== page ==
Wednesday, January 27, 1999 Published at 23:13 GMT
Row over food watchdog
The agency will be champion of consumer interests
Small retailers have condemned a flat-rate levy to pay for a new food watchdog to monitor health and safety standards as a "food poll tax".
But plans to charge an annual flat rate charge of £90 on all food outlets to fund the cost of setting up the new agency has already met with criticism.
He told BBC News: "All the government is proposing is a small additional charge of £90 a year, that's the cost of one extra sandwich a week."
The levy will be collected by local authorities and is expected to raise £40m. The balance of the £120m cost of the agency will be picked up by the tax-payer.
The agency will have a staff of 2,000 people and will be run by a chairman and up to 14 independent members.
"Central government will have a role with local government and the work of environmental health officers to reinforce work that is currently undertaken.
"It will mean policy is focused for the first time in an independent agency and if something needs to be done by government the agency can say so and put their recommendations into the public domain."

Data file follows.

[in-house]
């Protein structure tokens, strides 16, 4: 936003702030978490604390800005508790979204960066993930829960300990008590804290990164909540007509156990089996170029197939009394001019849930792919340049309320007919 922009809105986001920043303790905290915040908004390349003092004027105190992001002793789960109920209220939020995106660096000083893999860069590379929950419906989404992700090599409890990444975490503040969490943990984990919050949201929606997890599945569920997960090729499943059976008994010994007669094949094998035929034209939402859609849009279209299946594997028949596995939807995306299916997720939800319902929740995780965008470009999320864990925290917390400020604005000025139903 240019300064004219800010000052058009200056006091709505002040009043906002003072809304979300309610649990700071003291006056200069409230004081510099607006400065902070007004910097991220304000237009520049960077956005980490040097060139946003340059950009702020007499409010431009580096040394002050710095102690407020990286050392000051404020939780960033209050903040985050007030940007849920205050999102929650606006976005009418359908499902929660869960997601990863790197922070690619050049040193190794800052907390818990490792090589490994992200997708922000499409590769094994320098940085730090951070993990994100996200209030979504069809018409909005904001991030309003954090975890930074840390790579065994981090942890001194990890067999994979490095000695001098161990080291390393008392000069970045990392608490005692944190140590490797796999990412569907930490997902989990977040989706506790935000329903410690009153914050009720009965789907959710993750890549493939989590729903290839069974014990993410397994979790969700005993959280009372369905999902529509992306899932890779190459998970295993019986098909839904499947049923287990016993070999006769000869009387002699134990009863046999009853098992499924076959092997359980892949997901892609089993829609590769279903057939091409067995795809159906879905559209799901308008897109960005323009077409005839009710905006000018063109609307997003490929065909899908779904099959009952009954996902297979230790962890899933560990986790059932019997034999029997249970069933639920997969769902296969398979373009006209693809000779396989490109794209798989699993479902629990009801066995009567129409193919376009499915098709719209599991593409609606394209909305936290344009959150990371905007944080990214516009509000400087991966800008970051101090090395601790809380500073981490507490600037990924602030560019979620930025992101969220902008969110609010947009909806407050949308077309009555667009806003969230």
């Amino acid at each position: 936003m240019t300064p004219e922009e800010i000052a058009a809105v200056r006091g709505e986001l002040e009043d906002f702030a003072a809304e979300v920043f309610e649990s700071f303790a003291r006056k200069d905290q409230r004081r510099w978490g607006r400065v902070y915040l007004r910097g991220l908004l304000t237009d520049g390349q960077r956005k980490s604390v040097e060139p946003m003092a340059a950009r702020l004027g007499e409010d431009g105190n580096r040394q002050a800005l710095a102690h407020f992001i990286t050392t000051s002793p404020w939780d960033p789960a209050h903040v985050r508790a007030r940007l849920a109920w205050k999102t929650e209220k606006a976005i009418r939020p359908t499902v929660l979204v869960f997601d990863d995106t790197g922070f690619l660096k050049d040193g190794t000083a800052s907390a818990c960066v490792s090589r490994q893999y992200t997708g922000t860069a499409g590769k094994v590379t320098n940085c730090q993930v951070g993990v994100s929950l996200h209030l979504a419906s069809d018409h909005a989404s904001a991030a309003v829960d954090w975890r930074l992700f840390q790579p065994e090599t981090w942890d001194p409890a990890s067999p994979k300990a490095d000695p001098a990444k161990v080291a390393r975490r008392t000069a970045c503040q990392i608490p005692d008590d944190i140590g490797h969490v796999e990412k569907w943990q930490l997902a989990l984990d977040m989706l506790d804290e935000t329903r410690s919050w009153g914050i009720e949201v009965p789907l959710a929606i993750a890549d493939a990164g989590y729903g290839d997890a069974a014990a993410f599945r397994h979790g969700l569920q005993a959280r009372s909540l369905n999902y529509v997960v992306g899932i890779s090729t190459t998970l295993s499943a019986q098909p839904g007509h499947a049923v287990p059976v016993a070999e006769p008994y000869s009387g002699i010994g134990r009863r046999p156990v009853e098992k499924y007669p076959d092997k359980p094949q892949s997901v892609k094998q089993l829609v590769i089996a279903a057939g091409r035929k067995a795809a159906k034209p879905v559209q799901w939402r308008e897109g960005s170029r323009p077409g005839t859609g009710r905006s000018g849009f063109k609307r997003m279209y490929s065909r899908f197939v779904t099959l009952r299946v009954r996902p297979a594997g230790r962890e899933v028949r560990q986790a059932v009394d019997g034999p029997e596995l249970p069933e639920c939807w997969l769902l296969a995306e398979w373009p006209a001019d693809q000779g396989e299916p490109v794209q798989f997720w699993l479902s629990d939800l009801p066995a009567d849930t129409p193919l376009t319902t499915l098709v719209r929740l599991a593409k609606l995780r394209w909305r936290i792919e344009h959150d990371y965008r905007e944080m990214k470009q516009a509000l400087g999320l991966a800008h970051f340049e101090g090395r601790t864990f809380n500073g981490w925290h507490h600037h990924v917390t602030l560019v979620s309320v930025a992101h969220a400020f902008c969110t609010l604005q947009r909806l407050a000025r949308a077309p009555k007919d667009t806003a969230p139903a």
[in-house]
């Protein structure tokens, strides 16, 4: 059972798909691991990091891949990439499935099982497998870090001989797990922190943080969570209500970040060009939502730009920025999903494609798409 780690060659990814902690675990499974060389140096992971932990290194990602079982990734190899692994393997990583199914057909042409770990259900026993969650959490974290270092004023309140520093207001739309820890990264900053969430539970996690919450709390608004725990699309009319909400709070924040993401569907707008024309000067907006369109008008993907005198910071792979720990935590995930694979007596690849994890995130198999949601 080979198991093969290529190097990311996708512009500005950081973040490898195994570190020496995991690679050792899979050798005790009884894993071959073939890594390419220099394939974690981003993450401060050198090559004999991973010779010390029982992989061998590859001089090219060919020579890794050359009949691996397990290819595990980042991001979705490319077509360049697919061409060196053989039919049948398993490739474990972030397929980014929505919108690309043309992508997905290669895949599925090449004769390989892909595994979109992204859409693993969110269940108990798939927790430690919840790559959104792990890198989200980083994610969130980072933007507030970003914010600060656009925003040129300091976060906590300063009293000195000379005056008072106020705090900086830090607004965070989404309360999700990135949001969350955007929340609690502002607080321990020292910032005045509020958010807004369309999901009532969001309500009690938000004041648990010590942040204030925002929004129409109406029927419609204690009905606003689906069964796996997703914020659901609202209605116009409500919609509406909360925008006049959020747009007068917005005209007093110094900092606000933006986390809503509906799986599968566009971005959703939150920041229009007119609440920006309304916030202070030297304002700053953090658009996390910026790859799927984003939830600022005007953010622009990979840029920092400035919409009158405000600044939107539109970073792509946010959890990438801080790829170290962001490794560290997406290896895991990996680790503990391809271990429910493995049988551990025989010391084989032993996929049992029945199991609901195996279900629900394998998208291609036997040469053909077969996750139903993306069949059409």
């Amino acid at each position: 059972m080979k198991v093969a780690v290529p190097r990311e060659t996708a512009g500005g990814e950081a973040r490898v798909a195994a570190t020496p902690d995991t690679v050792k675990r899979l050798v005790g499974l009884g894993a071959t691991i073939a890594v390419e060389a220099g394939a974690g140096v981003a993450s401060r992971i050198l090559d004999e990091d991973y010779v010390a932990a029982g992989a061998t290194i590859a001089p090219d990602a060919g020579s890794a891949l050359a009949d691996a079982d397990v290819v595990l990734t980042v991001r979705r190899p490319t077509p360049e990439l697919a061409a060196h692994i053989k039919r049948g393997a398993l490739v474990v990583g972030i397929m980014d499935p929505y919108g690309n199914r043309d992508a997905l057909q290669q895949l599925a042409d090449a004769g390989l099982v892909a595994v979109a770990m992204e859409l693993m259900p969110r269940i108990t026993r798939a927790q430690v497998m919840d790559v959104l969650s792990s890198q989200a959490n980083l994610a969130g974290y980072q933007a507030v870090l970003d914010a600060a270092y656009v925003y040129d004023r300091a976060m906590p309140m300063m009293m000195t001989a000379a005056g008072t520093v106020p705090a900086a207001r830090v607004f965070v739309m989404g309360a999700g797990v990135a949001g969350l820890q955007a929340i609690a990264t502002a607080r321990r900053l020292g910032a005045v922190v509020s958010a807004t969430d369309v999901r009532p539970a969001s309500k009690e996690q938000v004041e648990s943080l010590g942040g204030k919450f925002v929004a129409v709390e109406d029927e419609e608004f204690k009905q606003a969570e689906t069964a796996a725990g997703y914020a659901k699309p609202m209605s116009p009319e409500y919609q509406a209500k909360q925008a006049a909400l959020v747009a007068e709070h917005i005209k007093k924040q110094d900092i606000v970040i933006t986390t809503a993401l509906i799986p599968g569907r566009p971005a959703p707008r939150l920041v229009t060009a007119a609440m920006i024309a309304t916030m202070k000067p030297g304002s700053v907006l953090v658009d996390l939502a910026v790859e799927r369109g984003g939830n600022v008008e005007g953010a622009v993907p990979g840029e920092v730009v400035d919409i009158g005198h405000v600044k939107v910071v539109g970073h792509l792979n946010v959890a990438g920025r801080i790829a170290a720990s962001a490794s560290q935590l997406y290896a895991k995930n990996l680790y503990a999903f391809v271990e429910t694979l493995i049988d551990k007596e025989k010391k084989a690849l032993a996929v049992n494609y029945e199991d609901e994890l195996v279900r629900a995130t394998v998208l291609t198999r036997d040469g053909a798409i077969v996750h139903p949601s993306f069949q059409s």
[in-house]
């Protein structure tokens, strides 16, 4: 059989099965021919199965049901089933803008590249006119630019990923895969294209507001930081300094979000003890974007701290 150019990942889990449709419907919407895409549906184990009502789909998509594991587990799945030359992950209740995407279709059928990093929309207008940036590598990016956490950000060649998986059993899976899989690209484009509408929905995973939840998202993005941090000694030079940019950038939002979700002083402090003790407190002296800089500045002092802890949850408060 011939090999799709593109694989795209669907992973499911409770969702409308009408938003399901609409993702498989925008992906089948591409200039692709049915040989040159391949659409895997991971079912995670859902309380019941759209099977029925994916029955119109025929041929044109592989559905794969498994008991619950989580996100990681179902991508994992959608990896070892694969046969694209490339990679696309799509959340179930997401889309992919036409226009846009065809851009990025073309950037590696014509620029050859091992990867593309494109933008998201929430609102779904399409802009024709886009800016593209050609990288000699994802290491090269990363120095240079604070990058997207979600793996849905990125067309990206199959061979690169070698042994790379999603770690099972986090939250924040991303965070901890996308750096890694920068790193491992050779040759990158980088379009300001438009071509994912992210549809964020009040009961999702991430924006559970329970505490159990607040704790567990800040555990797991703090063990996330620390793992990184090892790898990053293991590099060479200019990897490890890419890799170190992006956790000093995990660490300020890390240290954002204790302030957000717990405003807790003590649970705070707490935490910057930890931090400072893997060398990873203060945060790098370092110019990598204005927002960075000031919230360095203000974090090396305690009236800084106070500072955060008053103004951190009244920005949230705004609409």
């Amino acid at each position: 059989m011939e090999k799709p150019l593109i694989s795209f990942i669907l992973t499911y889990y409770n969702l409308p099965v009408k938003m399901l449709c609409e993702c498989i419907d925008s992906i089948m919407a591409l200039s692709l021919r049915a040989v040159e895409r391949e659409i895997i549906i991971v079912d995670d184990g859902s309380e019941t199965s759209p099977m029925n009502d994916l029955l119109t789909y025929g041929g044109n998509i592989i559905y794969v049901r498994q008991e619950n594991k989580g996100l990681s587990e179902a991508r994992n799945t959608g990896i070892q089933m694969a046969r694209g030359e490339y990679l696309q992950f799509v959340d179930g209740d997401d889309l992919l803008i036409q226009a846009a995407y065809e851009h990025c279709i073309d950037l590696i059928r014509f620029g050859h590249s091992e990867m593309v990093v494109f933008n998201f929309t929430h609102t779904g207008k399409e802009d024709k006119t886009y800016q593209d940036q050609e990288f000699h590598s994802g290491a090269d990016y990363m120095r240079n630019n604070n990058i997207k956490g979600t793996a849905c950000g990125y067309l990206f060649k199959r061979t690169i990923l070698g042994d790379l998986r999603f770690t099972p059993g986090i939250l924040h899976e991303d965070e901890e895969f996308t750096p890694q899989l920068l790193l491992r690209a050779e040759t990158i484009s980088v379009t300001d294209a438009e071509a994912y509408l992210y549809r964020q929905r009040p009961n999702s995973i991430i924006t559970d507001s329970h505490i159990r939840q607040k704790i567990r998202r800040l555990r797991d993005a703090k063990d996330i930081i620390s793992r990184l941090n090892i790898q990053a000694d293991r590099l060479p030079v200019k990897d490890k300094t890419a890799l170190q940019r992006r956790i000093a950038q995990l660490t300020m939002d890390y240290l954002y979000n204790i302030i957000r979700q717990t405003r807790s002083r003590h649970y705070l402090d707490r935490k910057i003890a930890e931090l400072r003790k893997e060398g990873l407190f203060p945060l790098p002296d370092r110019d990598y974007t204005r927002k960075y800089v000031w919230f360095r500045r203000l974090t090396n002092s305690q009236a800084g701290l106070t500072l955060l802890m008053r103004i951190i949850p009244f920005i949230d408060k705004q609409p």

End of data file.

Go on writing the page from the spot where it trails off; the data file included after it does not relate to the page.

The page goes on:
The agency will be free publish its advice to the government and will report to the Department of Health rather than the Ministry of Agriculture.
A Food Standards Agency was a manifesto commitment by Labour following a series of food scares.
The beef crisis, an E.coli epidemic in Scotland, scares over salmonella in eggs and a possible link between milk and Crohn's disease are among the issues which have rocked consumer confidence in the food industry.
It will have responsibility for:
The agency is based on the suggestions of Professor Phillip James, director of the Rowett Research Institute, who was asked to report on how an agency should function before the election.
"It's going to have enforcement powers and I think it is going to have to take a novel approach to looking at the food chain as a whole. Practises on the farm actually affect our health, previously its all been locked up in different groupings."
The proposals for an agency have been broadly welcomed by consumer groups who have long complained about Ministry of Agriculture, Fisheries and Food.
The department has been criticised for having the duty to protect consumers at the same time as promoting producers.
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